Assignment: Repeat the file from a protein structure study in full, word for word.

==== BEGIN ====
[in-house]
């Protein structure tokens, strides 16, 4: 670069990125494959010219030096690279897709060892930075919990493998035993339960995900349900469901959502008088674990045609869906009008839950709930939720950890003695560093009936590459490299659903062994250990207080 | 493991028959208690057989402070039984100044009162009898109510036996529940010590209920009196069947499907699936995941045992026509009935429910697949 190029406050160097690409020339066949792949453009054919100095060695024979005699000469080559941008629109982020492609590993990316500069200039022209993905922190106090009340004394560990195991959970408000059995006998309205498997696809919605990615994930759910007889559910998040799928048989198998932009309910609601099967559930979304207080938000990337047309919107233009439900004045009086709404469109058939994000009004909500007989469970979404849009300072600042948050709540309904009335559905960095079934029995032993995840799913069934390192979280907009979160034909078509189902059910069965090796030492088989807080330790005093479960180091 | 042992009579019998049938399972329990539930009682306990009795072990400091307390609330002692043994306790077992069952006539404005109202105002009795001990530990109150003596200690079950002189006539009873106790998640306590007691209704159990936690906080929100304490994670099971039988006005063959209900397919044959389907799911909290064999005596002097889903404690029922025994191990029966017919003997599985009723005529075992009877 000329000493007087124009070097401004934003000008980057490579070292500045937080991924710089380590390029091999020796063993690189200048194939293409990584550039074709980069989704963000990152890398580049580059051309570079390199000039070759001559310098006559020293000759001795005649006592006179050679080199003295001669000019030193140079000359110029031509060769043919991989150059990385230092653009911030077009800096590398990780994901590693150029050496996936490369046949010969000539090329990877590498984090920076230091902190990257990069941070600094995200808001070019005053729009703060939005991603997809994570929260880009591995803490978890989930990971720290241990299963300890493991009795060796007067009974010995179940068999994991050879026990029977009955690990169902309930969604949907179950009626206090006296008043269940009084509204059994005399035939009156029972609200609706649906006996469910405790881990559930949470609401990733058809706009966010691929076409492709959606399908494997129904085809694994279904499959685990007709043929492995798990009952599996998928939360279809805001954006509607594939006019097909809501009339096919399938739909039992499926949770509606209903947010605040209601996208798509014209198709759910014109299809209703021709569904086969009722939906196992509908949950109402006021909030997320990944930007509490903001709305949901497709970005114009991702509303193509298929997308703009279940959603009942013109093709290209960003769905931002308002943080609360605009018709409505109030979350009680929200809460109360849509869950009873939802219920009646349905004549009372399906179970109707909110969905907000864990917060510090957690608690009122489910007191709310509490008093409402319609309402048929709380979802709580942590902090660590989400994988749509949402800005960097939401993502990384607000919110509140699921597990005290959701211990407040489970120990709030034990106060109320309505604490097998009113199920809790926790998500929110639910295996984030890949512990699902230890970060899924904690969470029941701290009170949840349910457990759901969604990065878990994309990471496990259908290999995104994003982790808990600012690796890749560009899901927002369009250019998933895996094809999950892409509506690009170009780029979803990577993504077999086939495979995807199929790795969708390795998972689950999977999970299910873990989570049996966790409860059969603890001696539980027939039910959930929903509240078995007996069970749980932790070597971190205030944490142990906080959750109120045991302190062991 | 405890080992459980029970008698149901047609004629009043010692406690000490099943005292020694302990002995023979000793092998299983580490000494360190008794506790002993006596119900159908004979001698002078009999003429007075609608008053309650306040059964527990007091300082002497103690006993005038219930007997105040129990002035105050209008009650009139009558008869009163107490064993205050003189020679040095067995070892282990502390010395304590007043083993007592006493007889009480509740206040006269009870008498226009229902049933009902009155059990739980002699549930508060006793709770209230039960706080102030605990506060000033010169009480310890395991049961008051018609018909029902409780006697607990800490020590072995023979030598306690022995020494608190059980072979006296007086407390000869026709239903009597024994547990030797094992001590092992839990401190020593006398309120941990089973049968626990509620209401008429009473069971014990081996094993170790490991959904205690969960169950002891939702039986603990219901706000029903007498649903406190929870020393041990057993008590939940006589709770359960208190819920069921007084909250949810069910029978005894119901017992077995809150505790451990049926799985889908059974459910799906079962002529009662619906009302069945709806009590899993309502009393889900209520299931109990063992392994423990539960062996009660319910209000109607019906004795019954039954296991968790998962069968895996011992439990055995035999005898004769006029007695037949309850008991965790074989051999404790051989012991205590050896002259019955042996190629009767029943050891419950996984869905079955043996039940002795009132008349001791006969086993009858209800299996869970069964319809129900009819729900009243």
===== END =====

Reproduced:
[in-house]
């Protein structure tokens, strides 16, 4: 670069990125494959010219030096690279897709060892930075919990493998035993339960995900349900469901959502008088674990045609869906009008839950709930939720950890003695560093009936590459490299659903062994250990207080 | 493991028959208690057989402070039984100044009162009898109510036996529940010590209920009196069947499907699936995941045992026509009935429910697949 190029406050160097690409020339066949792949453009054919100095060695024979005699000469080559941008629109982020492609590993990316500069200039022209993905922190106090009340004394560990195991959970408000059995006998309205498997696809919605990615994930759910007889559910998040799928048989198998932009309910609601099967559930979304207080938000990337047309919107233009439900004045009086709404469109058939994000009004909500007989469970979404849009300072600042948050709540309904009335559905960095079934029995032993995840799913069934390192979280907009979160034909078509189902059910069965090796030492088989807080330790005093479960180091 | 042992009579019998049938399972329990539930009682306990009795072990400091307390609330002692043994306790077992069952006539404005109202105002009795001990530990109150003596200690079950002189006539009873106790998640306590007691209704159990936690906080929100304490994670099971039988006005063959209900397919044959389907799911909290064999005596002097889903404690029922025994191990029966017919003997599985009723005529075992009877 000329000493007087124009070097401004934003000008980057490579070292500045937080991924710089380590390029091999020796063993690189200048194939293409990584550039074709980069989704963000990152890398580049580059051309570079390199000039070759001559310098006559020293000759001795005649006592006179050679080199003295001669000019030193140079000359110029031509060769043919991989150059990385230092653009911030077009800096590398990780994901590693150029050496996936490369046949010969000539090329990877590498984090920076230091902190990257990069941070600094995200808001070019005053729009703060939005991603997809994570929260880009591995803490978890989930990971720290241990299963300890493991009795060796007067009974010995179940068999994991050879026990029977009955690990169902309930969604949907179950009626206090006296008043269940009084509204059994005399035939009156029972609200609706649906006996469910405790881990559930949470609401990733058809706009966010691929076409492709959606399908494997129904085809694994279904499959685990007709043929492995798990009952599996998928939360279809805001954006509607594939006019097909809501009339096919399938739909039992499926949770509606209903947010605040209601996208798509014209198709759910014109299809209703021709569904086969009722939906196992509908949950109402006021909030997320990944930007509490903001709305949901497709970005114009991702509303193509298929997308703009279940959603009942013109093709290209960003769905931002308002943080609360605009018709409505109030979350009680929200809460109360849509869950009873939802219920009646349905004549009372399906179970109707909110969905907000864990917060510090957690608690009122489910007191709310509490008093409402319609309402048929709380979802709580942590902090660590989400994988749509949402800005960097939401993502990384607000919110509140699921597990005290959701211990407040489970120990709030034990106060109320309505604490097998009113199920809790926790998500929110639910295996984030890949512990699902230890970060899924904690969470029941701290009170949840349910457990759901969604990065878990994309990471496990259908290999995104994003982790808990600012690796890749560009899901927002369009250019998933895996094809999950892409509506690009170009780029979803990577993504077999086939495979995807199929790795969708390795998972689950999977999970299910873990989570049996966790409860059969603890001696539980027939039910959930929903509240078995007996069970749980932790070597971190205030944490142990906080959750109120045991302190062991 | 405890080992459980029970008698149901047609004629009043010692406690000490099943005292020694302990002995023979000793092998299983580490000494360190008794506790002993006596119900159908004979001698002078009999003429007075609608008053309650306040059964527990007091300082002497103690006993005038219930007997105040129990002035105050209008009650009139009558008869009163107490064993205050003189020679040095067995070892282990502390010395304590007043083993007592006493007889009480509740206040006269009870008498226009229902049933009902009155059990739980002699549930508060006793709770209230039960706080102030605990506060000033010169009480310890395991049961008051018609018909029902409780006697607990800490020590072995023979030598306690022995020494608190059980072979006296007086407390000869026709239903009597024994547990030797094992001590092992839990401190020593006398309120941990089973049968626990509620209401008429009473069971014990081996094993170790490991959904205690969960169950002891939702039986603990219901706000029903007498649903406190929870020393041990057993008590939940006589709770359960208190819920069921007084909250949810069910029978005894119901017992077995809150505790451990049926799985889908059974459910799906079962002529009662619906009302069945709806009590899993309502009393889900209520299931109990063992392994423990539960062996009660319910209000109607019906004795019954039954296991968790998962069968895996011992439990055995035999005898004769006029007695037949309850008991965790074989051999404790051989012991205590050896002259019955042996190629009767029943050891419950996984869905079955043996039940002795009132008349001791006969086993009858209800299996869970069964319809129900009819729900009243």